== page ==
From our insanely detailed guide:
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- Needs illustrations
As oil leaves the filter, it makes its way to the following places in the engine:
The main bearings support the crankshaft and experience the highest load of all the bearings in the engine. Oil travels from the main gallery to the main bearings, where a hole in the engine block, matched with a hole in the bearing shell, allows the oil to be forced between the crankshaft journal and the bearing itself.
The big-ends of the connecting rods are lubricated with oil that travels up an oilway drilled through the crankshaft. The oil is pushed from the main bearings to the big end bearings. In some engines it will make its way through a passage drilled in the connecting rod to lubricate the cylinder walls.
The cylinder walls require a film of oil for the piston rings to travel smoothly up and down. At the most basic, this film is maintained through oil being splashed onto the walls by the spinning crankshaft. In other systems, oil can be directed onto the cylinder wall by holes in the connecting rods, or by dedicated oil jets, as in our project Miata.
The underside of the pistons can be cooled by a stream of oil. The project Miata has oiljets which direct a constant stream of oil onto the underside of the pistons. These jets have a check valve which only opens once the oil pressure reaches a certain level - protecting the engine components on startup while oil pressure builds up.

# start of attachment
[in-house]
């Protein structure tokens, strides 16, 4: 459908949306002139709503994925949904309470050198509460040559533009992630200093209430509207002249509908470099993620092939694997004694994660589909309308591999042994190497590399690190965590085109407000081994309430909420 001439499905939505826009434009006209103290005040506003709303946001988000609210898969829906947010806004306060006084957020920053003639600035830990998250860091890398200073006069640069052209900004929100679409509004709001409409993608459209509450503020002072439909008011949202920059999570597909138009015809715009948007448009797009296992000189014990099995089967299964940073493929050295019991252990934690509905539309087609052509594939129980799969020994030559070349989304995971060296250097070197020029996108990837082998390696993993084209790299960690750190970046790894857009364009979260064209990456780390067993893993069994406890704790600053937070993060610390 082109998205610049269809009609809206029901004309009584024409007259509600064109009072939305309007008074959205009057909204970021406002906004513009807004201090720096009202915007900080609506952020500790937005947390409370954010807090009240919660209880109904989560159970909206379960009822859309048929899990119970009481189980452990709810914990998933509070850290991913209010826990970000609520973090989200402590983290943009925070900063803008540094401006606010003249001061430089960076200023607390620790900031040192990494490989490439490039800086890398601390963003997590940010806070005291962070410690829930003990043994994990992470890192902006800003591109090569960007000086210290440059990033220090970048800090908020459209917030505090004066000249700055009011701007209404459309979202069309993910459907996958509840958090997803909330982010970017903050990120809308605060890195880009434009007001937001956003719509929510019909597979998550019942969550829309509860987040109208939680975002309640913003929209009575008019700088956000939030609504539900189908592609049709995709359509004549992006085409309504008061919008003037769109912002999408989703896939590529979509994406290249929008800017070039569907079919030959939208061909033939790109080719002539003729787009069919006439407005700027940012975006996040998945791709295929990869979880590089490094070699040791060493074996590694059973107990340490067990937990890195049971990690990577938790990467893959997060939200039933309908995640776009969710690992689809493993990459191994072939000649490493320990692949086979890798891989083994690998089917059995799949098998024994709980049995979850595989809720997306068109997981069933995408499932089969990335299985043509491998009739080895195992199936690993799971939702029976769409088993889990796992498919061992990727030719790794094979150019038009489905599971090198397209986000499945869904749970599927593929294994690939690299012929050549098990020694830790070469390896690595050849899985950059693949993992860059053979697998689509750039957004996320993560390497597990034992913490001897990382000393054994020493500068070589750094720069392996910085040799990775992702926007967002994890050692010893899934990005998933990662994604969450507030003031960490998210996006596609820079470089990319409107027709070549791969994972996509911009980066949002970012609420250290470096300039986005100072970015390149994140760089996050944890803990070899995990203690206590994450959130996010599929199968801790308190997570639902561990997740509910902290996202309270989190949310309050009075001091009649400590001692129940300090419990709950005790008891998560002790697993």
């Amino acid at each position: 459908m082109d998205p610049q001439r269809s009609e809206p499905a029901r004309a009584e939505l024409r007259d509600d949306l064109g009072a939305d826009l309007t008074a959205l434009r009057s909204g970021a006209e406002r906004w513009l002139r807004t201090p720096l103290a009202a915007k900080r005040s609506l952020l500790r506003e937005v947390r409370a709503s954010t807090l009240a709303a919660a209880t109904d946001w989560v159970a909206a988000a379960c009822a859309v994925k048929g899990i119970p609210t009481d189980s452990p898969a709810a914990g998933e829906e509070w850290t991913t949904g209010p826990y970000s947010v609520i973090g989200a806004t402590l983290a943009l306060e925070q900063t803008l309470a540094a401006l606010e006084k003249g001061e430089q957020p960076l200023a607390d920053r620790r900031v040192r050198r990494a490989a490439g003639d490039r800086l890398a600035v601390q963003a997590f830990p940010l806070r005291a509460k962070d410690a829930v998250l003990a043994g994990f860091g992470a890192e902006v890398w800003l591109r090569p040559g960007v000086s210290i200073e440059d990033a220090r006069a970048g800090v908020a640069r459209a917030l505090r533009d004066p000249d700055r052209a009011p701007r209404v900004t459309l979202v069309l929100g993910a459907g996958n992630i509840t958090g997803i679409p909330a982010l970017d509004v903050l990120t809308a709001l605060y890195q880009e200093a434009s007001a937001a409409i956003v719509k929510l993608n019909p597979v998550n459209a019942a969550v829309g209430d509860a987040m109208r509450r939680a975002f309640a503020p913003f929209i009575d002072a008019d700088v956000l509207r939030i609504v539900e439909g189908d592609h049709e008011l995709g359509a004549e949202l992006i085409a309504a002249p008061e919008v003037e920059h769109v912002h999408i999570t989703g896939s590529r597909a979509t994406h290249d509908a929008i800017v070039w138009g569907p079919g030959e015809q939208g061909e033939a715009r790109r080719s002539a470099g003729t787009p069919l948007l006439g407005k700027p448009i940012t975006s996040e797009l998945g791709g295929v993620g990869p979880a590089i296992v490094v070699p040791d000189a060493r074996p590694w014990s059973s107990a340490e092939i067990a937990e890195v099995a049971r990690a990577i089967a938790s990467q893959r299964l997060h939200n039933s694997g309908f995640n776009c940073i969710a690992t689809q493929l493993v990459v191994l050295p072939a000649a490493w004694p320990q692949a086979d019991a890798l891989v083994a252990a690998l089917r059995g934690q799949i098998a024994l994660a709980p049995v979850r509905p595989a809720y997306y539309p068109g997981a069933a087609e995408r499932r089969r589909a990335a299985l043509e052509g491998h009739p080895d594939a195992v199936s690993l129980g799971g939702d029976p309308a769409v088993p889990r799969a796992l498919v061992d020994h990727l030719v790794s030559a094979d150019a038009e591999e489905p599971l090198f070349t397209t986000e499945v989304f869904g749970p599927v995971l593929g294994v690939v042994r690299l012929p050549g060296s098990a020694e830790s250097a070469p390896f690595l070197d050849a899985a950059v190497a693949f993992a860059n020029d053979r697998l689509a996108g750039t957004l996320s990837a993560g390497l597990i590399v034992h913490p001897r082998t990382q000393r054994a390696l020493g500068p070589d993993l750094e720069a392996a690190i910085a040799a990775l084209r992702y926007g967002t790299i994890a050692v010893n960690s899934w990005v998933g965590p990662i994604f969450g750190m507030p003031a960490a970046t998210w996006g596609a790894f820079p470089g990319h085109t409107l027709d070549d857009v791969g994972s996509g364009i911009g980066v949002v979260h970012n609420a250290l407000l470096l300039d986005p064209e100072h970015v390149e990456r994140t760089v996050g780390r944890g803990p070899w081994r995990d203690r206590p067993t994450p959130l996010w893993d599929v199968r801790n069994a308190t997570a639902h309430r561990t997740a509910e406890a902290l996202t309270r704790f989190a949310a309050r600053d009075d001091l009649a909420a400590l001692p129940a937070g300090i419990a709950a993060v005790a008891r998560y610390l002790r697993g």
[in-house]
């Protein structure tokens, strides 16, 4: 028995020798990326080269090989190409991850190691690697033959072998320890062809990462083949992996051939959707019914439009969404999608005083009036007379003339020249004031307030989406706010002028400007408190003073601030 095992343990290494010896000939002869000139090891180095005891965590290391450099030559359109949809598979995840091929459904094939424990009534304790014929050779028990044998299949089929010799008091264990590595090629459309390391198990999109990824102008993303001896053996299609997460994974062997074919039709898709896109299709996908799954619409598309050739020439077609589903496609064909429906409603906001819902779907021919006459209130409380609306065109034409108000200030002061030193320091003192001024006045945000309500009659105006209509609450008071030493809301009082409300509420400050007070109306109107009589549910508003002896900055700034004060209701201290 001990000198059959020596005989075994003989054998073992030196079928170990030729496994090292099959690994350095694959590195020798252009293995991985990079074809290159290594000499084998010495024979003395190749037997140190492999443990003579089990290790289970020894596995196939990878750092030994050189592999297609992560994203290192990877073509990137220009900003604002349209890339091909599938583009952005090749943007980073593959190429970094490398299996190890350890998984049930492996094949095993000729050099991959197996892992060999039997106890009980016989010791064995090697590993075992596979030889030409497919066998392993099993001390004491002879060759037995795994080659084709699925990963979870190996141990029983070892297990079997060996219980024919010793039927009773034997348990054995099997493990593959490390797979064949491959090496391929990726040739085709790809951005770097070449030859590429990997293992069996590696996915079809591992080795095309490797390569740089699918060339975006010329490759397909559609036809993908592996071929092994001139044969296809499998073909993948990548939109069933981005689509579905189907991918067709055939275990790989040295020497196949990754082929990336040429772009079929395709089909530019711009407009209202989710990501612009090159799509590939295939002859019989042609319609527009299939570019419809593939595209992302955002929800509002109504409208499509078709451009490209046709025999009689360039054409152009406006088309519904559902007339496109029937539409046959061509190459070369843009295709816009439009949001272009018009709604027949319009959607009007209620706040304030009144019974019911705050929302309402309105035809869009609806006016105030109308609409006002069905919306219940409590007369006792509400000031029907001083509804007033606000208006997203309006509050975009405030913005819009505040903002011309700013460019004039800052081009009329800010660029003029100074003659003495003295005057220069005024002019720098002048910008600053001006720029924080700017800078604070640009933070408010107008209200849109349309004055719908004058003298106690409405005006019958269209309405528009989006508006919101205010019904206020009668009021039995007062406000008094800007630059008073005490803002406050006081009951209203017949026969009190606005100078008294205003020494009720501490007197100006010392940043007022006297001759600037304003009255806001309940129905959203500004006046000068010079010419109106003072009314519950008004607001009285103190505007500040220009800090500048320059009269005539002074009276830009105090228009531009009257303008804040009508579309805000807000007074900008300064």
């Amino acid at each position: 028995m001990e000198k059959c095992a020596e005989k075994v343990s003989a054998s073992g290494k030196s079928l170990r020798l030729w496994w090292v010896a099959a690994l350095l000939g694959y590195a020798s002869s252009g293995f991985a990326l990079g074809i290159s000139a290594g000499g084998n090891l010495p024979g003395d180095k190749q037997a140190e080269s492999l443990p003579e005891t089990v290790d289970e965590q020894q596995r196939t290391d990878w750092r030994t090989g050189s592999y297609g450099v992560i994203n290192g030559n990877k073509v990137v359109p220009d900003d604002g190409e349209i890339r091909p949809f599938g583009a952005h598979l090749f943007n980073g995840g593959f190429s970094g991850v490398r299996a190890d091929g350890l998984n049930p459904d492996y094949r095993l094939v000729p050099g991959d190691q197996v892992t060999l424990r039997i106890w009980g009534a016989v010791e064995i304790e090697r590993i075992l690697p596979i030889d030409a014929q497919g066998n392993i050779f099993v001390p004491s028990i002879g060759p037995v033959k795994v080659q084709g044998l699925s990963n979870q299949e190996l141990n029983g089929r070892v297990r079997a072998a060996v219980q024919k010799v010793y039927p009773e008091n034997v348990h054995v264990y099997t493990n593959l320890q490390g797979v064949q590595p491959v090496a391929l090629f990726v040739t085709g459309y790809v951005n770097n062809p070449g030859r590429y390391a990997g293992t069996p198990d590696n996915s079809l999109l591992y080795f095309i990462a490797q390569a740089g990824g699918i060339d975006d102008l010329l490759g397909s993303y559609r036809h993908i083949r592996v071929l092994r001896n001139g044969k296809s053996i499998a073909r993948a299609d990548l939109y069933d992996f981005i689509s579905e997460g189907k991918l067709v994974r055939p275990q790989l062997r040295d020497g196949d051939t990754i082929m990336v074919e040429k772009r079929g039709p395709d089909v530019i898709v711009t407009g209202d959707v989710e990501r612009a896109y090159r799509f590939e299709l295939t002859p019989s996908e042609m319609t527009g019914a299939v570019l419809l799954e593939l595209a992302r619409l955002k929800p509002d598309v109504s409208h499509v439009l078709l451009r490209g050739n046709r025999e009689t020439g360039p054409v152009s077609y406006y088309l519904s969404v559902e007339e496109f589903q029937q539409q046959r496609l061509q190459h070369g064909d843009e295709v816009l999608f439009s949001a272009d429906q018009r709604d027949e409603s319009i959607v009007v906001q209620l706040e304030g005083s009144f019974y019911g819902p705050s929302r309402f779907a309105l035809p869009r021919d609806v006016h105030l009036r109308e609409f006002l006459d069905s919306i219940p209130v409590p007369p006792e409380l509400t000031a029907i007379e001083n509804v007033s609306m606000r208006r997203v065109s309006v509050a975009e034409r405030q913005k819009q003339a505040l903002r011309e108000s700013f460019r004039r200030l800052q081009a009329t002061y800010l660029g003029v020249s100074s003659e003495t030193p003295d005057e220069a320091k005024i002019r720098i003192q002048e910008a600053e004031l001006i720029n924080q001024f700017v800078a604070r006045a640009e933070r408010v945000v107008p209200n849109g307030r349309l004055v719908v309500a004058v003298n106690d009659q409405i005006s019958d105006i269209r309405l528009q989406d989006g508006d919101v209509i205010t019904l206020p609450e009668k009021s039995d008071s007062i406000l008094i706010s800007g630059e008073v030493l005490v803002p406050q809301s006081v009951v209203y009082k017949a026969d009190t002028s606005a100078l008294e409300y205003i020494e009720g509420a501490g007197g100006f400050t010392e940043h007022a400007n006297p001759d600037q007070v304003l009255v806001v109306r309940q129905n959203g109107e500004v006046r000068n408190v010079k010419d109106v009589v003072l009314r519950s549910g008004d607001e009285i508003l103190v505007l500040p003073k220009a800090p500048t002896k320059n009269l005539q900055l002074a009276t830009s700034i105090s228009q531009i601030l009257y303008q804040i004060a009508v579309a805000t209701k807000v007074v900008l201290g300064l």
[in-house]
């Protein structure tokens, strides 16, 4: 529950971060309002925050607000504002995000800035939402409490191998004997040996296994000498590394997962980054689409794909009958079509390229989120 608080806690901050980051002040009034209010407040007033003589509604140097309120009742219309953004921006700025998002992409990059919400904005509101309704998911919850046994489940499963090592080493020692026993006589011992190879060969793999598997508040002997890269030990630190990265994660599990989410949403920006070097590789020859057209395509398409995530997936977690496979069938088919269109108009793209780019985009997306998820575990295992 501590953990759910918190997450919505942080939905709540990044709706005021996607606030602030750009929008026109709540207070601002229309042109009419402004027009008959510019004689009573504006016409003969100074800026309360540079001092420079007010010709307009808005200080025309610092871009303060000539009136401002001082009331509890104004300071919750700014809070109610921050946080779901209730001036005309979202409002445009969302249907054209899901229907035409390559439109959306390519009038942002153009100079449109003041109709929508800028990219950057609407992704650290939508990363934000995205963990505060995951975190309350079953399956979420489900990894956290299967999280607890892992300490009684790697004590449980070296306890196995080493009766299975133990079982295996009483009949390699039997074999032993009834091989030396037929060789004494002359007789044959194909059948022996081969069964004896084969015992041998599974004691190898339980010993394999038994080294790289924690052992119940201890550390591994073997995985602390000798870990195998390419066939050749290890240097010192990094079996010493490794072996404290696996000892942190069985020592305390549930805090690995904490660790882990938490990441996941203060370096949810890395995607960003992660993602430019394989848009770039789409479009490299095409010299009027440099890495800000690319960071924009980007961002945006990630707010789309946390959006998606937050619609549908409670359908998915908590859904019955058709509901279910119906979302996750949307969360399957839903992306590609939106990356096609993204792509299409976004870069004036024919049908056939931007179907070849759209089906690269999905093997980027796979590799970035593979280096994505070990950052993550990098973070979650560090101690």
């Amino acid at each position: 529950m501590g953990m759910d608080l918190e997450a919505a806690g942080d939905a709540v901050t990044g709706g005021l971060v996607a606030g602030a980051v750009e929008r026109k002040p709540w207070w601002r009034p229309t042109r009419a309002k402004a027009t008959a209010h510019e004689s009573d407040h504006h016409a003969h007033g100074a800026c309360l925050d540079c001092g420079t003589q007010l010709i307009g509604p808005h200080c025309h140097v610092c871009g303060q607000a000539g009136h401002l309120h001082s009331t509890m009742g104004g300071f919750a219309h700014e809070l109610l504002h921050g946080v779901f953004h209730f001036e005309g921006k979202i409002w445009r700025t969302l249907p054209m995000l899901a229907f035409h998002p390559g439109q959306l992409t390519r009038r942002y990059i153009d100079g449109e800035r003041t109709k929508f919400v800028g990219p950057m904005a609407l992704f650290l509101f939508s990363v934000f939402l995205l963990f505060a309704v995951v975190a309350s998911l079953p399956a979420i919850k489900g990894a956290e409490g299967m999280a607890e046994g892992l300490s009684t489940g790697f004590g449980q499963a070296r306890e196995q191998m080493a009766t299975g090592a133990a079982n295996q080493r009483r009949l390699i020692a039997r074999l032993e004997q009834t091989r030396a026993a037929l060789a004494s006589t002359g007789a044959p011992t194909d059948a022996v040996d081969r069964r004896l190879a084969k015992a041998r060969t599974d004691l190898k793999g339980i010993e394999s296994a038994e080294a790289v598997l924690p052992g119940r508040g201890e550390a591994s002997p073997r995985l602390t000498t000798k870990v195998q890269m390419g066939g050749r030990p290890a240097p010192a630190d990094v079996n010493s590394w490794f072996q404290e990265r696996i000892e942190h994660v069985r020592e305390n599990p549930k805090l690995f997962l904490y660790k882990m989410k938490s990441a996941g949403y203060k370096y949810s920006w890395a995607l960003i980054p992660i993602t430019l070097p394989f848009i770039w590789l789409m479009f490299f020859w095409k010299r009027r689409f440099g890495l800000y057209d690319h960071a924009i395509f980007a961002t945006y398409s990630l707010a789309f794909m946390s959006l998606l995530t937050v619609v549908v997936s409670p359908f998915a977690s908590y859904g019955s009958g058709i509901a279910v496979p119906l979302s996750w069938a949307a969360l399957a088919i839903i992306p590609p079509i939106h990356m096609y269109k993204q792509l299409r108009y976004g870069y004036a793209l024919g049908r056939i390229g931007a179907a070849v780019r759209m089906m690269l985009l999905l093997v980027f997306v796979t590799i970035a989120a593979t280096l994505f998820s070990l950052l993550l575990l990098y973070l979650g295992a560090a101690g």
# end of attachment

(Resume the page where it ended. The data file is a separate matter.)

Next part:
Like the crankshaft, the camshaft rotates in bearings which require a constant supply of oil.
Oil holes in the cam follower bores allow a constant stream of oil to lubricate the clearance between the follower and its bore. That oil drops down under gravity to lubricate the valve spring and stem.
Pressure can be maintained in the bottom end of the engine through the use of a restrictor, which is a constricted passageway that reduces the flow of oil between the engine block and cylinder head. In the illustrated engine, the oil restrictor is in the top of the engine block and all the oil for the head flows through this restrictor.
Once ‘consumed’ in those in one of these lubricated parts, the oil makes its way back down to the sump where it sits, cools and is then recirculated.
Methods of lubrication
There are two mains ways that oil actually reduces the friction between moving parts.
It’s easy to understand boundary lubrication - if we coat the surfaces of two objects in a film of oil, then they will have reduced friction between them. Inside the engine this type of lubrication is used for all moving parts that aren’t fed with oil under pressure - the cylinder walls and valve stems, for example.
Hydrodynamic lubrication / force-fed lubrication
For bearing surfaces, which carry heavy loads at high speeds, the oil works in a different way, known as hydrodynamic lubrication. Initially, when the shaft is stationary, it rests on the bottom bearing surface and is separated by a film of leftover oil. As the shaft begins to rotate inside the bearing, it will be lubricated only by boundary lubrication until pressurized oil fills the clearance between the shaft and bearing.
Once up to speed, the shaft will drag around the oil, to create a wedge of lubricant underneath (where pressure is highest) which lifts the shaft and centers it in the bearing. Since the bearing is larger than the shaft, a gap known as the clearance, the type of oil must be matched to the clearance.
Continue reading: Oil pan / Sump